Thursday, April 1, 2010

Avocado Pecan Bread

I actually made this a week ago, and did not have time to report to you. It's one of those "One Hundred Ways to Use Avocados" type of recipes. One imagines that 50 or 60 years ago, when Southern California had actual towns and not a collection of shopping centers tied together with freeways, that the Southern California Avocado Growers had a competition for new ways to use avocados. All the avocado growers' wives beavered away, and developed recipes. This one, and Avocado Meatloaf, were handed down to us.
If you think about it, you can put any kind of fruit or vegetable into a sweet bread. It just can't have too strong a taste. Avocados do not have a particularly strong taste, so this bread is akin to any other sweet bread, like banana bread. Except it doesn't taste of bananas. It does retain the color of avocados; i.e. it's green. It would be a good thing to serve on Saint Patrick's Day, if you don't like Irish Soda Bread, which I don't.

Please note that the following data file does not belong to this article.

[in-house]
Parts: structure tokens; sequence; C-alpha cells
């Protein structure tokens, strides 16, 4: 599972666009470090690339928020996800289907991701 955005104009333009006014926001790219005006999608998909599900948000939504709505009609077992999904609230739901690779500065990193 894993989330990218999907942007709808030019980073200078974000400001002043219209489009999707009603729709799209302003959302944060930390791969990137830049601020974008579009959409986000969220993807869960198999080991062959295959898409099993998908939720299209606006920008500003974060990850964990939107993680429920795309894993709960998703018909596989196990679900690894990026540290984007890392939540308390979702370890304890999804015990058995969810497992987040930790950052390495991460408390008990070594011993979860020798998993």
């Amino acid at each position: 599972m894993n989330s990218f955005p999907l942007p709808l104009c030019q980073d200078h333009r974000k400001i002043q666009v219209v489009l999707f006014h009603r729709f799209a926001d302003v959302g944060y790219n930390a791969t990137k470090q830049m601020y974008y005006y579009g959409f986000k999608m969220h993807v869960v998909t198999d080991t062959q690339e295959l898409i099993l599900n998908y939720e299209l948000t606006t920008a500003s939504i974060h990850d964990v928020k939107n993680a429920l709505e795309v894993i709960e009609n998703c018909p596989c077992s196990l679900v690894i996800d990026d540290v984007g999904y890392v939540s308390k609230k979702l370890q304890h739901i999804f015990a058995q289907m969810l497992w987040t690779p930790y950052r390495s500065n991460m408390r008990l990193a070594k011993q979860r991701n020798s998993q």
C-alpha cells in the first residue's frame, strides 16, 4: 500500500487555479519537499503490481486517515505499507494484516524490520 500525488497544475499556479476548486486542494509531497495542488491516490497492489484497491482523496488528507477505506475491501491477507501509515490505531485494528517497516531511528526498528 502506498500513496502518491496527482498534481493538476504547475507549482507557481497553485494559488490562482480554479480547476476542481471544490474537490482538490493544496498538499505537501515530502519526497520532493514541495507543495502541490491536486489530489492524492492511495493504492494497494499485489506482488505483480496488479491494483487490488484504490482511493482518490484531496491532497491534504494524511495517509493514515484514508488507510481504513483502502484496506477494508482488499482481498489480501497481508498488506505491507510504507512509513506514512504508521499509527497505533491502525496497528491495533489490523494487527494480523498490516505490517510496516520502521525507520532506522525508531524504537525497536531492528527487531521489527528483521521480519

I took it to school and served it to my colleagues. These are either an incredibly polite bunch of people, or else they don't habitually ask questions. Not until the 7th person I offered it to did someone inquire as to why it was green. They seemed to like it. My family, as has been mentioned, are all on diets, so I wanted to get it out of the house.
This is easy to make. It does call for buttermilk, which I did not have. However, in some Craig Claiborne cookbook of the 60s, I learned the trick of making sour milk by adding a teaspoon of vinegar. So, if you don't want to have most of a quart of buttermilk cluttering up your refrigerator for 3 weeks until you finally throw it away, use vinegar.

Avocado Pecan Bread

2 cups flour
1/2 teaspoon baking soda
1/2 teaspoon baking powder
1/2 teaspoon salt
3/4 cup sugar
1 egg lightly beaten
1/2 cup buttermilk or sour milk
1/2 cup chopped pecans
1 medium sized avocado, mashed

1. Preheat the oven to 350 degrees.
2. Sift together the flour, baking soda, baking powder, salt and sugar.
3. Combine the remaining ingredients and add to dry mixture; mix. Pour into a greased 9-5 by 3 inch loaf pan. Bake one hour. Remove to a rack for cooling.

1 comment:

  1. If you're going to be doing a lot of baking from this book, you might invest in some powdered buttermilk. It doesn't spoil, and there's no risk of putting it in your morning coffee as your sister once did.